The Herald, Sharon, Pa.

Local News

June 15, 2014

Guards want back pay for roll call

MERCER COUNTY — Fifty-seven present and former corrections officers at the Mercer County Jail have sued the county alleging they are due hundreds of thousands of dollars in unpaid overtime.

The officers allege they are required by contract to show up for work 10 minutes before their shifts start for roll call.

“In reality the ten-minute unpaid roll call is a 15-minute unpaid roll call,” the suit alleges.

In any event, the contract calls for roll call to be unpaid, but the officers contend that roll call is “compensable” under the Fair Labor Standards Act.

The officers are members of Teamsters Local 250 and have worked under an extension of a contract that expired Dec. 31, 2012, they said in the suit filed May 22 in U.S. District Court, Pittsburgh.

The officers have not been paid for roll call since Jan. 1, 2009, the first day of the expired contract, they said.

While a message left Saturday with Commissioner John N. Lechner was not returned, the suit included a series of letters in which an employment attorney retained by the county denied the allegations.

Ernest B. Orsatti, the union attorney, sent a letter to the county April 16 stating that the officers are required to report for work 15 minutes early and are not being paid.

“On behalf of my clients, I am requesting that the practice of not paying for roll call cease and desist immediately,” wrote Orsatti, who also requested reimbursement for unpaid roll call over the past two years.

Christopher P. Gabriel, who represents the county, said in a May 2 letter, “(T)he county does pay the officers. Mercer County changed its record keeping system for employee hours to a biometric time-clock system some time ago. Every officer in the jail ‘clocks in’ the minute he or she arrives for work, and ‘clocks out’ the minute he or she leaves.”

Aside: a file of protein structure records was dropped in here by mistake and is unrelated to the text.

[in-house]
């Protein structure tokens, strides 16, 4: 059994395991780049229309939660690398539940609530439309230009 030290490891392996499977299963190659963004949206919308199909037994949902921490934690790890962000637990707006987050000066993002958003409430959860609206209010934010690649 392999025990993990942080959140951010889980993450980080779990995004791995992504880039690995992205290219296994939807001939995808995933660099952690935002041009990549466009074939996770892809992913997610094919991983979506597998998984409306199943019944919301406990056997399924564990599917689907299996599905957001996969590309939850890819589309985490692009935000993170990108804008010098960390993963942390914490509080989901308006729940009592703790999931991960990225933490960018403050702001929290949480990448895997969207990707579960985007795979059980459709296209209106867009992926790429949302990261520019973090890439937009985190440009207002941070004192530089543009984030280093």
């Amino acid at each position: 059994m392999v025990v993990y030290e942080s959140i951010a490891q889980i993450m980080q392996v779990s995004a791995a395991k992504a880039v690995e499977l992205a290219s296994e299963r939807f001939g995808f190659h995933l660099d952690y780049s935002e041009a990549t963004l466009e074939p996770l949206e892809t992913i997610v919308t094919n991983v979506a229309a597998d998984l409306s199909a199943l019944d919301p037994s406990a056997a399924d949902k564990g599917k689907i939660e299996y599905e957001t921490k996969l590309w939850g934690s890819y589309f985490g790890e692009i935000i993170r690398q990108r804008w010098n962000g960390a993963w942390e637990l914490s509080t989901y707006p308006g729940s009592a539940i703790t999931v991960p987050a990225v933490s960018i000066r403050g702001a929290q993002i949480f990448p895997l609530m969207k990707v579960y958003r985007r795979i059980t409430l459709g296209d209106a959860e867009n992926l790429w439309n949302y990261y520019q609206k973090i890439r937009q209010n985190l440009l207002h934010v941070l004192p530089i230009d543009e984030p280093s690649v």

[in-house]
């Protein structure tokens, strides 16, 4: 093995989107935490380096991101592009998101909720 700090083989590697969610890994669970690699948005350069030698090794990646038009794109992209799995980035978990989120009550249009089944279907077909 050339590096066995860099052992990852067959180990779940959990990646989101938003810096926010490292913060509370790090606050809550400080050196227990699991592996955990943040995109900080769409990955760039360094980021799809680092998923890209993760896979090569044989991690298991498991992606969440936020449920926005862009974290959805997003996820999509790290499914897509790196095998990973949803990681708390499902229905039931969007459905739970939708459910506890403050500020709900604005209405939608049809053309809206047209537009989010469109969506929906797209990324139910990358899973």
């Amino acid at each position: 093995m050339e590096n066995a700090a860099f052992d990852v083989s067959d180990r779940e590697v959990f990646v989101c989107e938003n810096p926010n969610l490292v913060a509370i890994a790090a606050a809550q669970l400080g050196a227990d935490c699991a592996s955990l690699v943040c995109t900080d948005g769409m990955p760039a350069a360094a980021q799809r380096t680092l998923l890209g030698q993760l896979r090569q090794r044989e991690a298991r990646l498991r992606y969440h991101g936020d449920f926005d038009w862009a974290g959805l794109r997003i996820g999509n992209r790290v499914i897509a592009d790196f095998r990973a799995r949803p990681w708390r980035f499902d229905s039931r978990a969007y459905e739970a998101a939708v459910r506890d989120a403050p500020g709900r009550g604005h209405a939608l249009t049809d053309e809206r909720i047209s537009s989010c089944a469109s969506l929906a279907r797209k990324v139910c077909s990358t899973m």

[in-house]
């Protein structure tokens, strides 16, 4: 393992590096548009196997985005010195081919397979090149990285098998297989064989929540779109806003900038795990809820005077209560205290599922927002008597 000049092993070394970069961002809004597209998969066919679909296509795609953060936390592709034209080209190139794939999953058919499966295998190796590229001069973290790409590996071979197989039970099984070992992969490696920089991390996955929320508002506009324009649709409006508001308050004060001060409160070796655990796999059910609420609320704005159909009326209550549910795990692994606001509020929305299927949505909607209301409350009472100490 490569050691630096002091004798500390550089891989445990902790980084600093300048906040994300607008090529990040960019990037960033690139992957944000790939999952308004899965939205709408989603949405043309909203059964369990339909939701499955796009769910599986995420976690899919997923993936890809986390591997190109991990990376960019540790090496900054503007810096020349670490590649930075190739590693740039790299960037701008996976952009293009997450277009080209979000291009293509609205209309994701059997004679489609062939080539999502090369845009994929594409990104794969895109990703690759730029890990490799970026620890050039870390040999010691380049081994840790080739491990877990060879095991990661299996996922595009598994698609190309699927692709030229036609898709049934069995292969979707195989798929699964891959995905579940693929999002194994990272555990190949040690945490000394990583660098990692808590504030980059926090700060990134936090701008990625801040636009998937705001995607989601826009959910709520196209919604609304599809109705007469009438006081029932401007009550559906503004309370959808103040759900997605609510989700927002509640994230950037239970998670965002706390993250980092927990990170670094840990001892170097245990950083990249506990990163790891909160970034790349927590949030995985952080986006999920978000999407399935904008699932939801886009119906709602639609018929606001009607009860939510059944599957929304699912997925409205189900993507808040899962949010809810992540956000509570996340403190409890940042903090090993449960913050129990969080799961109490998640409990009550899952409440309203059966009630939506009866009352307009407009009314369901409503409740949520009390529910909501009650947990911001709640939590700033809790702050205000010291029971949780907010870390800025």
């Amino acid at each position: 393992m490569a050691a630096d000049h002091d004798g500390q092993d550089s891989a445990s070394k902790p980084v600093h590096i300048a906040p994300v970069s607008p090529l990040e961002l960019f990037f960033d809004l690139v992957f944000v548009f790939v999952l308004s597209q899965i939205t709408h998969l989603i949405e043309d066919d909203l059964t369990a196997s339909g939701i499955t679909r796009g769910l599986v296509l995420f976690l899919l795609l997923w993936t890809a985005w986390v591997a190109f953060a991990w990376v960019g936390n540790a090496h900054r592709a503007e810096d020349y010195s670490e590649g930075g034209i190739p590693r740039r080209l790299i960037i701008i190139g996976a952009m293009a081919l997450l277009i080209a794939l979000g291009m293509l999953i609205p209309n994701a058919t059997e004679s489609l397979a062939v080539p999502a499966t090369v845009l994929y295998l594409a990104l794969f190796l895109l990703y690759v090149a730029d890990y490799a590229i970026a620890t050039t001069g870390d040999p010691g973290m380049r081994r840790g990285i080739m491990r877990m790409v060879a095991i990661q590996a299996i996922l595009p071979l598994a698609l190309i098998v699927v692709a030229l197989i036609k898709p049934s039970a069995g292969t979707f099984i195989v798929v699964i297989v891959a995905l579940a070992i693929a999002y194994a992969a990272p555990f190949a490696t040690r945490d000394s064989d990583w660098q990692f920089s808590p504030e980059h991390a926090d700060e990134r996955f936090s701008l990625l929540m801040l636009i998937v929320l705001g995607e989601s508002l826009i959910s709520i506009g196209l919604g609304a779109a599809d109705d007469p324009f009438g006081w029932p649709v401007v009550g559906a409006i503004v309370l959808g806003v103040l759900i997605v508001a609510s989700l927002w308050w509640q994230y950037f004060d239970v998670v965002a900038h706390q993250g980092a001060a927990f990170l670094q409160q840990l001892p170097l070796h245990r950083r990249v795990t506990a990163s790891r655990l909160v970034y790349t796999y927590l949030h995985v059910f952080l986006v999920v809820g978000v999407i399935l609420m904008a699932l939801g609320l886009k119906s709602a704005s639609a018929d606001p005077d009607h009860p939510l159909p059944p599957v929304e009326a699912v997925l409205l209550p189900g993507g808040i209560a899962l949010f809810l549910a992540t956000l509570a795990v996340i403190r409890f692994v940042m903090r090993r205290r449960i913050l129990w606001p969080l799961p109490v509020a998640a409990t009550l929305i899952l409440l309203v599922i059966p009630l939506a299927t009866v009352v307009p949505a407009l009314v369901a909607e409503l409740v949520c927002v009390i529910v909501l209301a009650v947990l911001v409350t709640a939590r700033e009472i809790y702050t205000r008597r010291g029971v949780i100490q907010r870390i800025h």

While the 10-minute early arrival was established to accommodate roll call, “They were also leaving 10 minutes prior to the end of their shift and were being relieved by the oncoming shift,” Gabriel said.

In response to Orsatti’s letter, roll call was discontinued and officers were told to arrive on time for the shifts, Gabriel said.

“Because you are the lawyer for the union, you are also aware that, at your direction, the union filed a grievance insisting that the county continue the practice about which your April 16 letter complained,” Gabriel said. “That grievance was denied because the county was merely complying with your request to discontinue the practice. Now having these facts explained I trust both you and the union will let this matter drop.”

Orsatti responded that Gabriel “misunderstood” the April 16 letter.

“I did not request that your client discontinue the practice of the roll call,” Orsatti said. “That is a contractual requirement. I requested that your client discontinue violating the Fair Labor Standards Act by not paying the corrections officers for attending these mandatory roll calls.”

The suit alleges that Gabriel acknowledged May 14 that the county owes the officers $250,000 in back pay, but that the county “would recover this same amount from the employees through collective bargaining.” That statement forms the basis of a count of retaliation filed in the suit.

Orsatti said Gabriel would not allow him to review the payroll records from which he arrived at the $250,000 figure, and has not made good on a promise to turn them over.

The officers are seeking unpaid overtime pay, damages and costs.

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